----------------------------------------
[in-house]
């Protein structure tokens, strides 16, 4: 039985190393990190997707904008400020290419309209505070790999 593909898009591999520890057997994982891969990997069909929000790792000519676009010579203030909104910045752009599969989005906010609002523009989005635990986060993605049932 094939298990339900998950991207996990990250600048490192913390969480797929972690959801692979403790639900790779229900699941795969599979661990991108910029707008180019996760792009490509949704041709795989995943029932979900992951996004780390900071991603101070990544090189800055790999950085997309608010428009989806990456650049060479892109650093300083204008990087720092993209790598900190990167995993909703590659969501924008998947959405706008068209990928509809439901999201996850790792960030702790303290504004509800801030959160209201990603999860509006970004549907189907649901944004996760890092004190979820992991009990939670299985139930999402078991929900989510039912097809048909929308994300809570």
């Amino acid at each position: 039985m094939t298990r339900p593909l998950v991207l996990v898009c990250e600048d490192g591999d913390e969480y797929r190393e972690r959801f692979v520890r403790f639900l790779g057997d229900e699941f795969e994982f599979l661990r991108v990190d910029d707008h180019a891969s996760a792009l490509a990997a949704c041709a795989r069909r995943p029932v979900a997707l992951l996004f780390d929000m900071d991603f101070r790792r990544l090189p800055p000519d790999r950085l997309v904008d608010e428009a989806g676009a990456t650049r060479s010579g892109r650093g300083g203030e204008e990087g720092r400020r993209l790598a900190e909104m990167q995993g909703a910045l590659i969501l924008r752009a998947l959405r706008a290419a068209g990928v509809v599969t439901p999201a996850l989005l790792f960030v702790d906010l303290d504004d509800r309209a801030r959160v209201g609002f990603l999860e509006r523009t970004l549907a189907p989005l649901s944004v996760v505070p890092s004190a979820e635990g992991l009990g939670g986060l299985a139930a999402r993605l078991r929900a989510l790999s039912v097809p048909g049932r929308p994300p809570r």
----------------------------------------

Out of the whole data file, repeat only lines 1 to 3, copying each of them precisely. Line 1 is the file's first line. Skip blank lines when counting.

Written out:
[in-house]
């Protein structure tokens, strides 16, 4: 039985190393990190997707904008400020290419309209505070790999 593909898009591999520890057997994982891969990997069909929000790792000519676009010579203030909104910045752009599969989005906010609002523009989005635990986060993605049932 094939298990339900998950991207996990990250600048490192913390969480797929972690959801692979403790639900790779229900699941795969599979661990991108910029707008180019996760792009490509949704041709795989995943029932979900992951996004780390900071991603101070990544090189800055790999950085997309608010428009989806990456650049060479892109650093300083204008990087720092993209790598900190990167995993909703590659969501924008998947959405706008068209990928509809439901999201996850790792960030702790303290504004509800801030959160209201990603999860509006970004549907189907649901944004996760890092004190979820992991009990939670299985139930999402078991929900989510039912097809048909929308994300809570």
């Amino acid at each position: 039985m094939t298990r339900p593909l998950v991207l996990v898009c990250e600048d490192g591999d913390e969480y797929r190393e972690r959801f692979v520890r403790f639900l790779g057997d229900e699941f795969e994982f599979l661990r991108v990190d910029d707008h180019a891969s996760a792009l490509a990997a949704c041709a795989r069909r995943p029932v979900a997707l992951l996004f780390d929000m900071d991603f101070r790792r990544l090189p800055p000519d790999r950085l997309v904008d608010e428009a989806g676009a990456t650049r060479s010579g892109r650093g300083g203030e204008e990087g720092r400020r993209l790598a900190e909104m990167q995993g909703a910045l590659i969501l924008r752009a998947l959405r706008a290419a068209g990928v509809v599969t439901p999201a996850l989005l790792f960030v702790d906010l303290d504004d509800r309209a801030r959160v209201g609002f990603l999860e509006r523009t970004l549907a189907p989005l649901s944004v996760v505070p890092s004190a979820e635990g992991l009990g939670g986060l299985a139930a999402r993605l078991r929900a989510l790999s039912v097809p048909g049932r929308p994300p809570r």